There are several other methods of intermittent fasting, but the bottomline is that longer periods without food, such as 24-, 36-, 48- and 72-hour fasting periods, are not necessarily better for you, and may in fact be dangerous. Going too long without eating encourages the body to start storing more fat in response to starvation.
What we don’t want to happen with intermittent fasting.
What we do not like about intermittent fasting is the mindset that you can eat whatever and however much you would like during the “eating” period. Having this mindset will in fact have the opposite effect of what you are likely trying to achieve using this method.
During your eating periods, “eating normally” does not mean going crazy. You will not lose weight or get healthier if you are stuffing yourself with high-calorie, super-sized fried items, and sugary sweets. Instead, we should be fueling our bodies with nutrient-dense food that is not only satisfying, but will also support good health. These foods include fruits, leafy greens, healthy fats, lean proteins and complex carbohydrates, such as whole grains.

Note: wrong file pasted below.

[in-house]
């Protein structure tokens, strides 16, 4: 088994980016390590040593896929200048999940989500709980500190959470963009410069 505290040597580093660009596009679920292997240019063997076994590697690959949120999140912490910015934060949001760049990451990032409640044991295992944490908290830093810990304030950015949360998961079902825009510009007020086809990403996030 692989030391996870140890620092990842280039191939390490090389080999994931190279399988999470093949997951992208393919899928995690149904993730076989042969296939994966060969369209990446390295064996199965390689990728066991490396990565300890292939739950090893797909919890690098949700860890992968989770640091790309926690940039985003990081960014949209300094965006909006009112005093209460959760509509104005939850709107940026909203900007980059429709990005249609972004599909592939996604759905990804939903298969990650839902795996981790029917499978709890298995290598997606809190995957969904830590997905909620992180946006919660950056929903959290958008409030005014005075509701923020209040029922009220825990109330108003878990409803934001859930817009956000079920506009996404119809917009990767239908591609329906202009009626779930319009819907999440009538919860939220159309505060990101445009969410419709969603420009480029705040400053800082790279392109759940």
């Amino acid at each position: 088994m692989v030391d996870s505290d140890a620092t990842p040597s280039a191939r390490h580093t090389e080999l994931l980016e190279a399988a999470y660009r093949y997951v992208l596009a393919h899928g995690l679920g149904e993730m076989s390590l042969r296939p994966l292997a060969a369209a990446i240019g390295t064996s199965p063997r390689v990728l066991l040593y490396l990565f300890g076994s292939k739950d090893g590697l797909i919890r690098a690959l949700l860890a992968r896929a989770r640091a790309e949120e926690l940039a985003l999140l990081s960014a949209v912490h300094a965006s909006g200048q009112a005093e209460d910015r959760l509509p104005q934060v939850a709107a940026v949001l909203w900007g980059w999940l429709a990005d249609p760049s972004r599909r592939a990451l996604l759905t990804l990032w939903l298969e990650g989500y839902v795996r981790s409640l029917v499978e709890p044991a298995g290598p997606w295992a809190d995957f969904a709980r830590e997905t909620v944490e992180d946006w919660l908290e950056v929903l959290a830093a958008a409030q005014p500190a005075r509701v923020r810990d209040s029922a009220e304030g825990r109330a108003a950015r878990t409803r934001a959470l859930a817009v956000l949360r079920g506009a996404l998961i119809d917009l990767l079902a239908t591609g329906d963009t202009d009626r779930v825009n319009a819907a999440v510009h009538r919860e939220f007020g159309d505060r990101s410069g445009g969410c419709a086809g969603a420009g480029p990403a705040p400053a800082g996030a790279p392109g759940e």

We also do not want you to get into a protein deficit thus promoting muscle mass loss. When you lose muscle mass your metabolism goes down, thus burning fewer calories. It also is difficult to regain that muscle mass. While intermittent fasting, you will most likely be in a protein deficit. Even if you get all of your protein needs in at one meal, your body can not utilize all of the amino acids at one time. Dr. Peter Attia, longevity doctor, recommends if you are going to intermittent fast to take in two purely protein snacks outside of your feeding window so that you can hit your protein needs.